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Dr. Artika Tyner a Keynote Speaker at 2017 South African "Women Leading in Law Conference"
By: Planting People Growing Justice LLC
The Conference was held to highlight inequities in the number of female attorneys in the profession. In South Africa, women who want to purse the law as a career face challenges that can be hidden barriers. According to WOLELA founder, Amanda Lamond, "the barriers we're talking about today are often invisible‚ putting women at a disadvantage as a result of cultural assumptions and organizational structures‚ as well as patterns of interaction that inadvertently benefit men."
Tyner is the author of the children's book, "Justice Makes a Difference" that features Miss Freedom Fighter, Esquire, a character to which she referred in her address that women and girls around the world can emulate.
Tyner noted that attorneys have an opportunity to make a difference every day. Training provides them with the tools to serve and take the lead as problem solvers and agents of change. She issued a call to leadership, challenging lawyers to use their abilities to generate change in everything they do.
"A lawyer as a leader is one who uses their legal training as a tool to create access to justice, eradicate inequities and promote equal justice under the law," said Tyner. "This is my vision of leadership for social justice where we as lawyers focus our time, talent and resources on leading social change. This is my dream of becoming Miss Freedom Fighter Esquire – a wonder woman with a law degree and an afro."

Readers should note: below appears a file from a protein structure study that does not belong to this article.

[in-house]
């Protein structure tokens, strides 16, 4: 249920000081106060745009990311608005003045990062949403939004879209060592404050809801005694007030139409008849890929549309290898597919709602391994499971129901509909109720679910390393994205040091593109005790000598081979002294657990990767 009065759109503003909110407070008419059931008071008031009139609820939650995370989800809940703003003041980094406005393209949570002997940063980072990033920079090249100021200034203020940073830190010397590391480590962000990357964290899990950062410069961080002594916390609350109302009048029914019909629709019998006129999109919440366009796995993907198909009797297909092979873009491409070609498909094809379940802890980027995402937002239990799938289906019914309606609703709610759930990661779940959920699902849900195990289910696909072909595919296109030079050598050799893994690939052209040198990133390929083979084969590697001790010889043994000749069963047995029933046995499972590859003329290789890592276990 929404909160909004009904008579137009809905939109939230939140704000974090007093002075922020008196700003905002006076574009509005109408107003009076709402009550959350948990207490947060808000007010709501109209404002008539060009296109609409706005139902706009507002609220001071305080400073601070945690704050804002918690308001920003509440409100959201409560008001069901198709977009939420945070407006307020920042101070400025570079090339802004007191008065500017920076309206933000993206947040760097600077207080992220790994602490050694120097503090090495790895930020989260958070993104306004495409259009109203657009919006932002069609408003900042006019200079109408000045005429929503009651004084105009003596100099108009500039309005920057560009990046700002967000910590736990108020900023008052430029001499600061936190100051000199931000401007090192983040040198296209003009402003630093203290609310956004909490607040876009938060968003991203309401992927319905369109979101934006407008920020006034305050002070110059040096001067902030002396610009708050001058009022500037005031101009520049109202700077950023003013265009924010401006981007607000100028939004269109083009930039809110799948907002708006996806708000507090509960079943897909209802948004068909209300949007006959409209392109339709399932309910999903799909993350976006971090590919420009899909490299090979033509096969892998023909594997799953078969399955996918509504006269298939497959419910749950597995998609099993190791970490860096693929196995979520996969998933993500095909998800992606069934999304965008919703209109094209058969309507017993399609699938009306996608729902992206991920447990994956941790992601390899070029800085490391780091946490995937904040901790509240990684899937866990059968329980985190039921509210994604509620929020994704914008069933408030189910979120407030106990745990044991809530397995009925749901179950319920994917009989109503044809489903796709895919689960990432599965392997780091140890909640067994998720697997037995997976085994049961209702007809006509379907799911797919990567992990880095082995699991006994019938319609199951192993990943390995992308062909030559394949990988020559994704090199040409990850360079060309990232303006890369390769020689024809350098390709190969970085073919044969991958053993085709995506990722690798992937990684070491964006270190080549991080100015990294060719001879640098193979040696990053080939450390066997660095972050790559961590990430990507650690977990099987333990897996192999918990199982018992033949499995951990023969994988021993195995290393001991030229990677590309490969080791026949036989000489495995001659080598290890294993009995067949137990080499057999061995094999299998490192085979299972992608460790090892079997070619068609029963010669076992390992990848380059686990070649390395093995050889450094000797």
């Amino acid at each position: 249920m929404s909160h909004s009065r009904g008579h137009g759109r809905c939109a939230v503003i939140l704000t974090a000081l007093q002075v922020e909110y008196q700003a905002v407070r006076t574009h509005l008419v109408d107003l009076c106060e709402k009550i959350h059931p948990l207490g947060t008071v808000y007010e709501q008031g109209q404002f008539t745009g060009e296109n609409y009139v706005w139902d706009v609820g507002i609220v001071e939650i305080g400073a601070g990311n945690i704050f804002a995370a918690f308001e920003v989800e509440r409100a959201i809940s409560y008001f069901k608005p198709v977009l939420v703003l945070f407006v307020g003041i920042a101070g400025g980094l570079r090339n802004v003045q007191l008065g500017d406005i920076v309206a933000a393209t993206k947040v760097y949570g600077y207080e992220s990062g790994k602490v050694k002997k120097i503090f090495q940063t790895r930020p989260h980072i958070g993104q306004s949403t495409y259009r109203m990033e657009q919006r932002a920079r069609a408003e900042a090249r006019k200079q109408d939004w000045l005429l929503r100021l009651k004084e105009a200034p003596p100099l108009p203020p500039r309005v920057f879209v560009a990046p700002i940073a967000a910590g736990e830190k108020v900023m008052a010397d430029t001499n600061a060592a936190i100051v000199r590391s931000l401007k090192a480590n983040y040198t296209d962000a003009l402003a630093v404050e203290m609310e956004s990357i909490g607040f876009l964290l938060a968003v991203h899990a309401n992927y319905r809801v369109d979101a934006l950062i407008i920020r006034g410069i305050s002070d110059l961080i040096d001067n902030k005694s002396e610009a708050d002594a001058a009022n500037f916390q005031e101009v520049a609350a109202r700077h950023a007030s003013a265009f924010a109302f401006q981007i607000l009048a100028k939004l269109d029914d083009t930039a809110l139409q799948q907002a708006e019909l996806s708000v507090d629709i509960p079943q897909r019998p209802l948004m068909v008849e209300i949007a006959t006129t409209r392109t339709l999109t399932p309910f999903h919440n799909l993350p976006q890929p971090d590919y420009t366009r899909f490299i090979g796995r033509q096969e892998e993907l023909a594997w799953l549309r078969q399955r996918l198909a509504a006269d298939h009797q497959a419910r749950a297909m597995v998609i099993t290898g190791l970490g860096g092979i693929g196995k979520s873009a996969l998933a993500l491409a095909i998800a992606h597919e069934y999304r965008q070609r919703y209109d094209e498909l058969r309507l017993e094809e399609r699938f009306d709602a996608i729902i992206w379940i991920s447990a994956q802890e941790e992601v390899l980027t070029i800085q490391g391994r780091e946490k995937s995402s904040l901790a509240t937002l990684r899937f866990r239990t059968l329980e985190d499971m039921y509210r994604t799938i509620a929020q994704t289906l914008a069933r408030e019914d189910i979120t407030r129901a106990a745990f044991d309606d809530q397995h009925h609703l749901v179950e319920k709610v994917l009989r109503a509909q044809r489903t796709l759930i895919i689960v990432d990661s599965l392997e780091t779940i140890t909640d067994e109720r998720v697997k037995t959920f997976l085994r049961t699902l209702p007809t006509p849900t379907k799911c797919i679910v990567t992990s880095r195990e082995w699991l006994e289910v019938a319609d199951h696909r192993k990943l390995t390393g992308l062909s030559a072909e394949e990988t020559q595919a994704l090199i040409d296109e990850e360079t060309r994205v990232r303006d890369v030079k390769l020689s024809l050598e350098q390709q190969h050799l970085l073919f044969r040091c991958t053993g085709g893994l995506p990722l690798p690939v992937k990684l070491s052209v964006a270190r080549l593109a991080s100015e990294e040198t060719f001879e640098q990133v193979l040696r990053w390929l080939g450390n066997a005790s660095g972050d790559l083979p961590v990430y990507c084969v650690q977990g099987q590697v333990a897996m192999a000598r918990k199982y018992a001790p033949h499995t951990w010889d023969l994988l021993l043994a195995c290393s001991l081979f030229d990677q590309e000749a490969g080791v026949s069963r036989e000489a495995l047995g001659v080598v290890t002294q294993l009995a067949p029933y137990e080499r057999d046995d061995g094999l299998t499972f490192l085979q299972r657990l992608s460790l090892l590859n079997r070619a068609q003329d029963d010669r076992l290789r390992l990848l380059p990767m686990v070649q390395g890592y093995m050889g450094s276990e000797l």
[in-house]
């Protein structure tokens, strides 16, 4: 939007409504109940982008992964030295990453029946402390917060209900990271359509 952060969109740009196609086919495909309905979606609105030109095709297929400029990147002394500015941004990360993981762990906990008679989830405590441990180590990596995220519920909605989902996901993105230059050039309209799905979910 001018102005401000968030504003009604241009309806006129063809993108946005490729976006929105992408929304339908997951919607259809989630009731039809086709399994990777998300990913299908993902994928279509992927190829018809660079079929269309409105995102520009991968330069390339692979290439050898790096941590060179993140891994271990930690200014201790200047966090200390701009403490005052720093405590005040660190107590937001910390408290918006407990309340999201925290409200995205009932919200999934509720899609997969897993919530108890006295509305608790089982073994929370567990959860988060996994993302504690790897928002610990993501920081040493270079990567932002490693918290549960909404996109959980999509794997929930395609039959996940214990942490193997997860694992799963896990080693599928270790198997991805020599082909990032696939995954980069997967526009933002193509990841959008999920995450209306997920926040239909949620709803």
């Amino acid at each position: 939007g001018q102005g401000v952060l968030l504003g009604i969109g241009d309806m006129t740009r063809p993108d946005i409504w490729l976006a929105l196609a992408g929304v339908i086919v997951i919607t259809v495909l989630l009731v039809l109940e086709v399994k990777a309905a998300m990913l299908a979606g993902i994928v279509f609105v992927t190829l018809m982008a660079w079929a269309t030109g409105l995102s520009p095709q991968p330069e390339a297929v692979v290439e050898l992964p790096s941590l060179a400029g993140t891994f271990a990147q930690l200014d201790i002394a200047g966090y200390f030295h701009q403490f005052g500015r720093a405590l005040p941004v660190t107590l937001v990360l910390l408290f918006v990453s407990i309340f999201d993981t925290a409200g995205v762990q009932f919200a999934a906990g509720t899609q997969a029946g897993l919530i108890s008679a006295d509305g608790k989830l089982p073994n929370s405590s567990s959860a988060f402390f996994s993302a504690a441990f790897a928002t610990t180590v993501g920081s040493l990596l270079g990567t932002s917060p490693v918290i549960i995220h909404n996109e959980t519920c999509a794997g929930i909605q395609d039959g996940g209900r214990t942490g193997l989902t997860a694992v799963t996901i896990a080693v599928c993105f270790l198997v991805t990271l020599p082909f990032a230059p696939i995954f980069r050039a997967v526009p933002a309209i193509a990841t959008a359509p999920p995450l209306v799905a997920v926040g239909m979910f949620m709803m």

Throughout her career, Tyner was determined to use her law degree in the struggle for justice in the tradition of women throughout history who have been in the forefront of movements for social change. The wonder women of every age have made a difference, from Marian Wright Edelman who took a stand for children with the founding of the Children's Defense Fund, to Shirley Chisholm, the first black woman to seek the nomination for president of the U.S.
"These wonder women are the foremothers on whose shoulders we stand upon today and to challenge us to build our own leadership legacy," said Tyner. "Some may wonder why women leaders should become a superhero. The answer for me is simple – our local communities and the global community are waiting. I believe we, as women leaders, play a key role impacting what Dr. King described as the arc of the moral universe. This is a call to leadership – a moral imperative to make a difference. Former President Barack Obama challenged each of us to play an active role in leading social change when he stated: 'the arc of the moral universe may bend toward justice, but it does not bend on its own.' We as wonder women are those benders."
Tyner noted that women can make a profound impact in the world if they're willing to serve and lead. Leadership provides women with a new lens to ask themselves, 'What's in my hands to make a difference?' It's the type of transformative power needed to make justice a lived reality.
"I leave you with the lyrics of the Miss Freedom Fighter, Esquir (http://artikatyner.com/
Planting People Growing Justice
Page Updated Last on: Oct 15, 2017